Collette, a zoologist and senior scientist at the NEFSC’s National Systematics Laboratory located at the Smithsonian Institution in Washington, DC, has studied tunas and other surface-dwelling fishes for more than 50 years. He participated in three of the 20 IUCN Red List workshops dealing with bony fishes: two workshops on eastern tropical Pacific fishes held in Panama in May 2007 and Costa Rica in April 2008, and another workshop held in the United Kingdom in January 2009 to identify marine fish species to sample.
              
“Until recently, IUCN Red Listings have been mostly of terrestrial and freshwater taxa, or groups of species, although Red List criteria were first applied to some marine fishes in 1996,” said Collette.  “It would be useful for fishery experts to review the status of all scombrids (51 tuna and mackerel species), 10 billfish species, and both species of dolphin fishes using the IUCN Red List criteria so that governments and various regional fishery commissions will have a global view of the threats facing these species.”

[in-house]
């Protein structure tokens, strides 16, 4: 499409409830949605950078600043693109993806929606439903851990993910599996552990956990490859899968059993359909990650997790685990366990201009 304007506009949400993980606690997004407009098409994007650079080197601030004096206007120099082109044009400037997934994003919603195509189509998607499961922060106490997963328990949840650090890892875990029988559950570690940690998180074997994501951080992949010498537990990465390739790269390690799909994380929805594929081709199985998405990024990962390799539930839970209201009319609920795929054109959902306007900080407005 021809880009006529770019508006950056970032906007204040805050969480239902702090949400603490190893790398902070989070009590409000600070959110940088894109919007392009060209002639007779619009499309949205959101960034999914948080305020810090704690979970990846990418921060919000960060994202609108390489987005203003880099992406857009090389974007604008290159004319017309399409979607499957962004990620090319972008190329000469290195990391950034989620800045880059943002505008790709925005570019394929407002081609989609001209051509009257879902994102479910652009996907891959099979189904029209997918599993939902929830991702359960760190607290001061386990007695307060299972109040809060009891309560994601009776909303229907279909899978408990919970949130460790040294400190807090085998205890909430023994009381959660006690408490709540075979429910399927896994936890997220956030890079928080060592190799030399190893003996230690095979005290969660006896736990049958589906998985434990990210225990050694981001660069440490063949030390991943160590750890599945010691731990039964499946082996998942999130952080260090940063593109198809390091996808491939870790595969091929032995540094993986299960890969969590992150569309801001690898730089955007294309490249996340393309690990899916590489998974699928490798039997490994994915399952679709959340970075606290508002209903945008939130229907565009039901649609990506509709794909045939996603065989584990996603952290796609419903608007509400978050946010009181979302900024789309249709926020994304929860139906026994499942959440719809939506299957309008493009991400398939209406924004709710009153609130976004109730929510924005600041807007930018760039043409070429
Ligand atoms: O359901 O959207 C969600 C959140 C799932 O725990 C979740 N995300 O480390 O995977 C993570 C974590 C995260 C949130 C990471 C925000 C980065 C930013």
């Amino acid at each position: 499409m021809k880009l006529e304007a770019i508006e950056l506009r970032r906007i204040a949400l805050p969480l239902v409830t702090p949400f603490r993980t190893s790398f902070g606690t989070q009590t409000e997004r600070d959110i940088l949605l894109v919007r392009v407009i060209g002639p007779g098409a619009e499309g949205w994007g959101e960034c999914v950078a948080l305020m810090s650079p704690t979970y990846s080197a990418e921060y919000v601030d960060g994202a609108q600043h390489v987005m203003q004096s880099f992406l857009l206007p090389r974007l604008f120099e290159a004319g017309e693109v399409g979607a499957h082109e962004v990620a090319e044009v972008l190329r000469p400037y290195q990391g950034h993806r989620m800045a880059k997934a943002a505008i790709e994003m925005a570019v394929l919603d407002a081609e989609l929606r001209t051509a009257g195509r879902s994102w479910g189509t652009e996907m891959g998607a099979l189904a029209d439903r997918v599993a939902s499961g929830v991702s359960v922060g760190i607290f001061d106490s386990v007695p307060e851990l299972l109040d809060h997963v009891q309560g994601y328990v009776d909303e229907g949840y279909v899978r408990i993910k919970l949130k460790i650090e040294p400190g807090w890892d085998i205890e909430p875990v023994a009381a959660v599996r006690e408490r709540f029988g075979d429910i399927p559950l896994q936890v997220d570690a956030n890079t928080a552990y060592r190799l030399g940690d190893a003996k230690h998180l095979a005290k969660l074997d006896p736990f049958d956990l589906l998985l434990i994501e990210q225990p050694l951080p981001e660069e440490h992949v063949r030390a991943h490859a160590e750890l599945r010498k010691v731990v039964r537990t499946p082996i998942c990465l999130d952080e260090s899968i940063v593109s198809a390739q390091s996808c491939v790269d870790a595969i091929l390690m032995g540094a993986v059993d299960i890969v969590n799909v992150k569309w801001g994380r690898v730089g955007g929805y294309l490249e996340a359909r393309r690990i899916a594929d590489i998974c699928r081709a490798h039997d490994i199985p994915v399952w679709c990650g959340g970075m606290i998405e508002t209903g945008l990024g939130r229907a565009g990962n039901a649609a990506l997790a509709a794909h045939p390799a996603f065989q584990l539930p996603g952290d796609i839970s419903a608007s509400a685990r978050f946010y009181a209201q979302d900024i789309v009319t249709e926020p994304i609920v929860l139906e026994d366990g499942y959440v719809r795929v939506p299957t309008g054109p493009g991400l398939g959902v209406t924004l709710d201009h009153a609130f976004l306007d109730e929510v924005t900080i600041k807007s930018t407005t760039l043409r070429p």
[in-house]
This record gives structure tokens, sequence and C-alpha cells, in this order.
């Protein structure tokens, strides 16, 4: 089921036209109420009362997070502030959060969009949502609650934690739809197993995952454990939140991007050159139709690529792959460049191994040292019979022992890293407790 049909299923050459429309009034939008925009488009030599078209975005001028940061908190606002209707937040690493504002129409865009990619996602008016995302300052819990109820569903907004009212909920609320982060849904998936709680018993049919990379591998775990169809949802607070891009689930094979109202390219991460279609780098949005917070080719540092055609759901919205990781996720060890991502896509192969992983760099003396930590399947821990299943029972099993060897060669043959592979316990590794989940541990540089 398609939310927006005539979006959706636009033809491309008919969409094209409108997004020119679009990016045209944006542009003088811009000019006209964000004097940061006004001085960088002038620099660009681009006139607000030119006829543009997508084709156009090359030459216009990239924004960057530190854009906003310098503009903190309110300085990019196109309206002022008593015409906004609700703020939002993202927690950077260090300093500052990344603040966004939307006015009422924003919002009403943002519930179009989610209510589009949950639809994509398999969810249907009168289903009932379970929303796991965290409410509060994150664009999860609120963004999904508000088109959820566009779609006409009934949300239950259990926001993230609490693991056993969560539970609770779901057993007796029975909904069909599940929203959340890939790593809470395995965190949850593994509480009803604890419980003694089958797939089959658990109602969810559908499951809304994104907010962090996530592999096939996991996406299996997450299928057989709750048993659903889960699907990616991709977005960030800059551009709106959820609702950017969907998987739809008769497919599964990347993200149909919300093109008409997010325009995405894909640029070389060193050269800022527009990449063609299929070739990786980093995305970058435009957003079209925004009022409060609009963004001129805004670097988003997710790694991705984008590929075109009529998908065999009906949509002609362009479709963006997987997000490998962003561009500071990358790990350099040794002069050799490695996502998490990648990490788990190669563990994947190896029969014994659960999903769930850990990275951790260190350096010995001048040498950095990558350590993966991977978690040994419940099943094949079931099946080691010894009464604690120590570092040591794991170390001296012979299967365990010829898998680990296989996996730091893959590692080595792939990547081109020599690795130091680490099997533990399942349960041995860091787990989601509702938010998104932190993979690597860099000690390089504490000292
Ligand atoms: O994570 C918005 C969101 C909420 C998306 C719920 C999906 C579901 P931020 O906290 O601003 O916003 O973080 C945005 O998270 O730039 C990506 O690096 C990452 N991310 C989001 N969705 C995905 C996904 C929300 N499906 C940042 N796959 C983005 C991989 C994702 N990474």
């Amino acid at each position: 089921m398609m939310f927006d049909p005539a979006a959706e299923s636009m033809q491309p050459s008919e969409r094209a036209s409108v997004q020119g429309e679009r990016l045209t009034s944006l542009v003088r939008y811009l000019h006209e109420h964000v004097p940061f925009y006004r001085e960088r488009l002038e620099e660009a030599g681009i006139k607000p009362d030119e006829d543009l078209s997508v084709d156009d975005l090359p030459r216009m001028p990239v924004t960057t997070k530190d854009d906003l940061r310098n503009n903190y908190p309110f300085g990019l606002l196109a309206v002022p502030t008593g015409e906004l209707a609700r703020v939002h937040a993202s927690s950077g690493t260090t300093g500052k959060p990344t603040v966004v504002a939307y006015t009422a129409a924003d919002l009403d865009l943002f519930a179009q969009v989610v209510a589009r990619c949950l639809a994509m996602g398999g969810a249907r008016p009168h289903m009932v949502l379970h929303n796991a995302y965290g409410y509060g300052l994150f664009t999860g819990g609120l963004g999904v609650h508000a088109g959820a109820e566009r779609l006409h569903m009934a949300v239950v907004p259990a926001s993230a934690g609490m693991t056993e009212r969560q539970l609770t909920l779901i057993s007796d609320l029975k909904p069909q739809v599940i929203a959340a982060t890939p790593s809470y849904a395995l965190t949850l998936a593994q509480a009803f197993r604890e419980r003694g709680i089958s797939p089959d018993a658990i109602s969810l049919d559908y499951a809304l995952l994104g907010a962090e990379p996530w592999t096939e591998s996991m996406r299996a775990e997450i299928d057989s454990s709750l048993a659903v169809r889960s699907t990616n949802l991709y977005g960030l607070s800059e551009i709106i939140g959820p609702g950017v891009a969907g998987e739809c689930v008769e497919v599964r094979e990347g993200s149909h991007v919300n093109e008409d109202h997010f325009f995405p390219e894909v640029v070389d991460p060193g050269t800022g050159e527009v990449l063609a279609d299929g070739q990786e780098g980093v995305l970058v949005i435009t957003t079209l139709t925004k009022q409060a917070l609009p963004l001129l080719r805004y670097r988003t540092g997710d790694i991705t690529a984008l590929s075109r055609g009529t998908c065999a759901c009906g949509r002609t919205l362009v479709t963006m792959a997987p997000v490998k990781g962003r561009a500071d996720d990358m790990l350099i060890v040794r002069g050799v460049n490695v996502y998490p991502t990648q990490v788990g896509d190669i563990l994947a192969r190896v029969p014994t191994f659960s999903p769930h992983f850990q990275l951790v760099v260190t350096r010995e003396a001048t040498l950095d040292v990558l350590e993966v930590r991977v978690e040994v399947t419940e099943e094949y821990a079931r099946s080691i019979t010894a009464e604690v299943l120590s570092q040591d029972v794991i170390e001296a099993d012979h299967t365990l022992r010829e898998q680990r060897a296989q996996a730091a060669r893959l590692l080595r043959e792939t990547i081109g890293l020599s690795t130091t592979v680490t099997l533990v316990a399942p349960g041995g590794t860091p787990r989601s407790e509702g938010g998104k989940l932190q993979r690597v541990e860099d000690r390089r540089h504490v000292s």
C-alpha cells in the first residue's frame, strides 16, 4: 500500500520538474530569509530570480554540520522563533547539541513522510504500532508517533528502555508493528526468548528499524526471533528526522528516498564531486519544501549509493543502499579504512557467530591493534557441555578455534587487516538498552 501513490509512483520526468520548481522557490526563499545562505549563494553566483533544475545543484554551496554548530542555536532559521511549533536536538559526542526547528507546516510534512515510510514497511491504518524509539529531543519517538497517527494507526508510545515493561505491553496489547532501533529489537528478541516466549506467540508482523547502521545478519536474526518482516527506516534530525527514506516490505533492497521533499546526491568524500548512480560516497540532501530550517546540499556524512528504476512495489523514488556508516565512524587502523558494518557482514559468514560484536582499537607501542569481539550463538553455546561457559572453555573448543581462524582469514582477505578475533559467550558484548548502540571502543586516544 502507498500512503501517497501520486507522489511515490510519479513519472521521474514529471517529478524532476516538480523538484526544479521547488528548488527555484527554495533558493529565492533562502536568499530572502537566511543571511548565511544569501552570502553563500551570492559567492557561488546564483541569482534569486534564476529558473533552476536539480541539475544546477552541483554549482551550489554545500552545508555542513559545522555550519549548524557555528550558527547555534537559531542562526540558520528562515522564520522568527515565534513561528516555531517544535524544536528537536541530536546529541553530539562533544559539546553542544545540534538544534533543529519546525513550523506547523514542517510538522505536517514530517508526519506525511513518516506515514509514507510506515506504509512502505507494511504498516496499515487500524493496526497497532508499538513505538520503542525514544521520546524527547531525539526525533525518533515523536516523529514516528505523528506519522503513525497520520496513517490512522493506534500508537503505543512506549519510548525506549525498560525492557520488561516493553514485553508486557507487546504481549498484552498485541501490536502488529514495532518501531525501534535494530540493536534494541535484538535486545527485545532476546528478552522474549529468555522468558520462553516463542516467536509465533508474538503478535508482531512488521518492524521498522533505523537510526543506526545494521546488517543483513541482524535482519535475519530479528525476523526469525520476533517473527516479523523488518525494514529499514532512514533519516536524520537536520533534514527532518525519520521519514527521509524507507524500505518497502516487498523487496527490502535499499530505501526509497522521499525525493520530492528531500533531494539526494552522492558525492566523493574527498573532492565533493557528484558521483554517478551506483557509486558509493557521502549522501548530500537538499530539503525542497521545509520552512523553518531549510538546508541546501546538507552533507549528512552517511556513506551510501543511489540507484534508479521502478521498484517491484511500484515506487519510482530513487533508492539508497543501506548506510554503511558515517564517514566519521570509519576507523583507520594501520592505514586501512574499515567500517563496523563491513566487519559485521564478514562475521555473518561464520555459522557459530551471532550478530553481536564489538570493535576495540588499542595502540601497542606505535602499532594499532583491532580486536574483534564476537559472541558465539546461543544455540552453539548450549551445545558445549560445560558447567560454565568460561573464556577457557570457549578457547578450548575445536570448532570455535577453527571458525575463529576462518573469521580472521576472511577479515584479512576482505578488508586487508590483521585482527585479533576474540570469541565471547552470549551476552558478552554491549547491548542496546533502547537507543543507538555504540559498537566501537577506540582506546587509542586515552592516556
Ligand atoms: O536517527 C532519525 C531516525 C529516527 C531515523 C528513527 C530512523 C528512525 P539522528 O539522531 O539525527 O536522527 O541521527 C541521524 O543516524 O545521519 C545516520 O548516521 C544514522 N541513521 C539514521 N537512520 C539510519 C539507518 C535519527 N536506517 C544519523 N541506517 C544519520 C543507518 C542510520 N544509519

Collette says reef-building corals, sea cucumbers, mangroves, and several groups of fishes are among the marine species that have already been assessed, and efforts are underway to expand the Red Listing procedures to include more marine taxa. “Ideally these assessments would be conducted every ten years so we can look at the trends and predict those species that might be driven to extinction.”